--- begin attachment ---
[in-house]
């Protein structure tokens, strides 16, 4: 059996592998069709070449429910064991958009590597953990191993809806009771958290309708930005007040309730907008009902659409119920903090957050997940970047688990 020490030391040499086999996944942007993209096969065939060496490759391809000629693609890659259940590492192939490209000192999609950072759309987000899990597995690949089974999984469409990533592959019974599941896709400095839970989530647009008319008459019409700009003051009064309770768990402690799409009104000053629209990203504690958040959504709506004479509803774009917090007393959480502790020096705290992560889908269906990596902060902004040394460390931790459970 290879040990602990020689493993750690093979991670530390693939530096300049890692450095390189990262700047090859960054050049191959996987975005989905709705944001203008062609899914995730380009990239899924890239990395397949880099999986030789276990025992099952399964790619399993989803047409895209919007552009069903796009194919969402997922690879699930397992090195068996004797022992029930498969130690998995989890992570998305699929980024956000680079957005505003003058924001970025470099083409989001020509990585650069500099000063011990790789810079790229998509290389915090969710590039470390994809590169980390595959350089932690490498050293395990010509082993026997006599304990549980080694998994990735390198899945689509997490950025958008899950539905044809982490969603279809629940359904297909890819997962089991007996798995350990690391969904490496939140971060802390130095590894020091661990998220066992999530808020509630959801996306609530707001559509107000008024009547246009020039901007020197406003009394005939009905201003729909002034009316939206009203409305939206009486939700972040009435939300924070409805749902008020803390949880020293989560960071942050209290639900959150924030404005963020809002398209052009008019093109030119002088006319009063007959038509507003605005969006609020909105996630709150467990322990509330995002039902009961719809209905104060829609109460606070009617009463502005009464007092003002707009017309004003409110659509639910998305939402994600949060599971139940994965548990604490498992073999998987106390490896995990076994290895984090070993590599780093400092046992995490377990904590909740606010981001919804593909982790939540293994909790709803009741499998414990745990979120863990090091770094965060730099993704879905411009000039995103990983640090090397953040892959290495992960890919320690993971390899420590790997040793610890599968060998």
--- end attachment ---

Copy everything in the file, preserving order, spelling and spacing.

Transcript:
[in-house]
């Protein structure tokens, strides 16, 4: 059996592998069709070449429910064991958009590597953990191993809806009771958290309708930005007040309730907008009902659409119920903090957050997940970047688990 020490030391040499086999996944942007993209096969065939060496490759391809000629693609890659259940590492192939490209000192999609950072759309987000899990597995690949089974999984469409990533592959019974599941896709400095839970989530647009008319008459019409700009003051009064309770768990402690799409009104000053629209990203504690958040959504709506004479509803774009917090007393959480502790020096705290992560889908269906990596902060902004040394460390931790459970 290879040990602990020689493993750690093979991670530390693939530096300049890692450095390189990262700047090859960054050049191959996987975005989905709705944001203008062609899914995730380009990239899924890239990395397949880099999986030789276990025992099952399964790619399993989803047409895209919007552009069903796009194919969402997922690879699930397992090195068996004797022992029930498969130690998995989890992570998305699929980024956000680079957005505003003058924001970025470099083409989001020509990585650069500099000063011990790789810079790229998509290389915090969710590039470390994809590169980390595959350089932690490498050293395990010509082993026997006599304990549980080694998994990735390198899945689509997490950025958008899950539905044809982490969603279809629940359904297909890819997962089991007996798995350990690391969904490496939140971060802390130095590894020091661990998220066992999530808020509630959801996306609530707001559509107000008024009547246009020039901007020197406003009394005939009905201003729909002034009316939206009203409305939206009486939700972040009435939300924070409805749902008020803390949880020293989560960071942050209290639900959150924030404005963020809002398209052009008019093109030119002088006319009063007959038509507003605005969006609020909105996630709150467990322990509330995002039902009961719809209905104060829609109460606070009617009463502005009464007092003002707009017309004003409110659509639910998305939402994600949060599971139940994965548990604490498992073999998987106390490896995990076994290895984090070993590599780093400092046992995490377990904590909740606010981001919804593909982790939540293994909790709803009741499998414990745990979120863990090091770094965060730099993704879905411009000039995103990983640090090397953040892959290495992960890919320690993971390899420590790997040793610890599968060998």